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Predictably Irrational, Revised and Expanded Edition: The Hidden Forces That Shape Our Decisions Paperback – Illustrated, April 27, 2010

4.6 out of 5 stars 5,554 ratings

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Popular Highlights in this book

Editorial Reviews

Review

“This is a wonderful, eye-opening book. Deep, readable, and providing refreshing evidence that there are domains and situations in which material incentives work in unexpected ways. We humans are humans, with qualities that can be destroyed by the introduction of economic gains. A must read!” — Nassim Nicholas Taleb, New York Times bestselling author of The Black Swan: The Impact of the Highly Improbable

“An entertaining look at human foibles.” — New York Times

“Sly and lucid. . . . Predictably Irrational is a far more revolutionary book than its unthreatening manner lets on.” — New York Times Book Review

“Surprisingly entertaining. . . . Easy to read. . . . Ariely’s book makes economics and the strange happenings of the human mind fun.” — USA Today

“A fascinating romp through the science of decision-making that unmasks the ways that emotions, social norms, expectations, and context lead us astray.” — Time magazine

“In creative ways, author Dan Ariely puts rationality to the test. . . . New experiments and optimistic ideas tumble out of him, like water from a fountain.” — Boston Globe

“An entertaining tour of the many ways people act against their best interests, drawing on Ariely’s own ingeniously designed experiments. . . . Personal and accessible.” — BusinessWeek

“Ariely’s book addresses some weighty issues . . . with an unexpected dash of humor.” — Entertainment Weekly

“A spry treatise on how the world works and how we spend our money based on other people’s rules. . . . Ariely has a brilliant solution to a problem that is very real . . . Make a point of seeing this book. That way you’ll know you want it, and you will.” — Kirkus Reviews (starred)

“Inventive. . . . An accessible account. . . . Ariely is a more than capable storyteller . . . If only more researchers could write like this, the world would be a better place.” — Financial Times

“Ariely’s intelligent, exuberant style and thought-provoking arguments make for a fascinating, eye-opening read.” — Publishers Weekly

“A taxonomy of financial folly.” — The New Yorker

“Smart.” — Slate

“A marvelous book that is both thought provoking and highly entertaining, ranging from the power of placebos to the pleasures of Pepsi. Ariely unmasks the subtle but powerful tricks that our minds play on us, and shows us how we can prevent being fooled.” — Jerome Groopman, New York Times bestselling author of How Doctors Think

“Dan Ariely is a genius at understanding human behavior: no economist does a better job of uncovering and explaining the hidden reasons for the weird ways we act, in the marketplace and out. PREDICTABLY IRRATIONAL will reshape the way you see the world, and yourself, for good.” — James Surowiecki, author of The Wisdom of Crowds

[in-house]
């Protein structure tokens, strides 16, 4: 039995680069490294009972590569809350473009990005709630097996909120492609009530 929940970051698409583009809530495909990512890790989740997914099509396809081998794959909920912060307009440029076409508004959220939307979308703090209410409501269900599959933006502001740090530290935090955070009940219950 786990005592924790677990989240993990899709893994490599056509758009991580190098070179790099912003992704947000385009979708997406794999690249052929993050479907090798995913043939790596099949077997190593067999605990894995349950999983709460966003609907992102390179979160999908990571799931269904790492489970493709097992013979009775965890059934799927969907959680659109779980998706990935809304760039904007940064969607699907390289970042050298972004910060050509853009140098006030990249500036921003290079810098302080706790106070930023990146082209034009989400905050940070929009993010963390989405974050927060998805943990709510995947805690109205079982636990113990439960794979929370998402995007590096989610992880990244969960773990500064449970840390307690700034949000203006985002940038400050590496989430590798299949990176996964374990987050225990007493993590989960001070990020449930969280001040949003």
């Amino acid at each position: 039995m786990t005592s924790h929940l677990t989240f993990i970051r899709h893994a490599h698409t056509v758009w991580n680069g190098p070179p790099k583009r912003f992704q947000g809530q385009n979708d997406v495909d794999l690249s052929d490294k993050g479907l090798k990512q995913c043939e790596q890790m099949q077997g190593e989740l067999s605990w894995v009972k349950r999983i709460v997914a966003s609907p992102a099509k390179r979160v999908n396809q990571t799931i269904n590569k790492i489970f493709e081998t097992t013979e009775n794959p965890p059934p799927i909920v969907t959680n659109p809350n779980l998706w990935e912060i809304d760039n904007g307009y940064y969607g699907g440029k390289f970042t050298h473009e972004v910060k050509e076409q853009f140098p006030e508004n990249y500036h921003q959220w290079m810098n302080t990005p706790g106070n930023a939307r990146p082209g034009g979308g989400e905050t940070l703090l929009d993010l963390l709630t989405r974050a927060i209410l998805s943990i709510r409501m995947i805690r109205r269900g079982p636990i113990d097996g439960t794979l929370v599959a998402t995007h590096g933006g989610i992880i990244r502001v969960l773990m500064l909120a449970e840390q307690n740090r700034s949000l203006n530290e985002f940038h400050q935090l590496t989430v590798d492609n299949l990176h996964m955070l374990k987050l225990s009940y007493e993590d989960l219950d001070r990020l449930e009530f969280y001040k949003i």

“PREDICTABLY IRRATIONAL is a charmer-filled with clever experiments, engaging ideas, and delightful anecdotes. Dan Ariely is a wise and amusing guide to the foibles, errors, and bloopers of everyday decision-making.” — Daniel Gilbert, Professor of Psychology, Harvard University and author of Stumbling on Happiness

“The most difficult part of investing is managing your emotions. Dan explains why that is so challenging for all of us, and how recognizing your built-in biases can help you avoid common mistakes.” — Charles Schwab, Chairman and CEO, The Charles Schwab Corporation

“PREDICTABLY IRRATIONAL is wildly original. It shows why—much more often than we usually care to admit—humans make foolish, and sometimes disastrous, mistakes. Ariely not only gives us a great read; he also makes us much wiser.” — George Akerlof, Nobel Laureate in Economics, 2001 Koshland Professor of Economics, University of California at Berkeley

“Dan Ariely’s ingenious experiments explore deeply how our economic behavior is influenced by irrational forces and social norms. In a charmingly informal style that makes it accessible to a wide audience, PREDICTABLY IRRATIONAL provides a standing criticism to the explanatory power of rational egotistic choice.” — Kenneth Arrow, Nobel Prize in Economics 1972, Professor of Economics Stanford University

“A delightfully brilliant guide to our irrationality—and how to overcome it—in the marketplace and everyplace.” — Geoffrey Moore, author of Crossing the Chasm and Dealing with Darwin

“After reading this book, you will understand the decisions you make in an entirely new way.” — Nicholas Negroponte, founder of MIT's Media Lab and founder and chairman of the One Laptop per Child non-profit association

“PREDICTABLY IRRATIONAL is a scientific but imminently readable and decidedly insightful look into why we do what we do every day...and why, even though we ‘know better,’ we may never change.” — Wenda Harris Millard, President, Media, Martha Stewart Living Omnimedia

“Predictably Irrational is an important book. Full of valuable and entertaining insights that will make an impact on your business, professional, and personal life.” — Jack M Greenberg, Chairman, Western Union Company, Retired Chairman and CEO, McDonald's Corporation

“Predictably Irrational is clever, playful,humorous, hard hitting, insightful, and consistently fun and exciting to read.” — Paul Slovic, Founder and President, Decision Research

“Freakonomics held that people respond to incentives, perhaps in undesirable ways, but always rationally. Dan Ariely shows you how people are deeply irrational, and predictably so.” — Chip Heath, Co-Author, Made to Stick, Professor, Stanford Graduate School of Business

From the Back Cover

Why do our headaches persist after we take a one-cent aspirin but disappear when we take a fifty-cent aspirin?

Why do we splurge on a lavish meal but cut coupons to save twenty-five cents on a can of soup?

When it comes to making decisions in our lives, we think we're making smart, rational choices. But are we?

In this newly revised and expanded edition of the groundbreaking New York Times bestseller, Dan Ariely refutes the common assumption that we behave in fundamentally rational ways. From drinking coffee to losing weight, from buying a car to choosing a romantic partner, we consistently overpay, underestimate, and procrastinate. Yet these misguided behaviors are neither random nor senseless. They're systematic and predictable—making us predictably irrational.

Product details

  • ASIN ‏ : ‎ 0061353248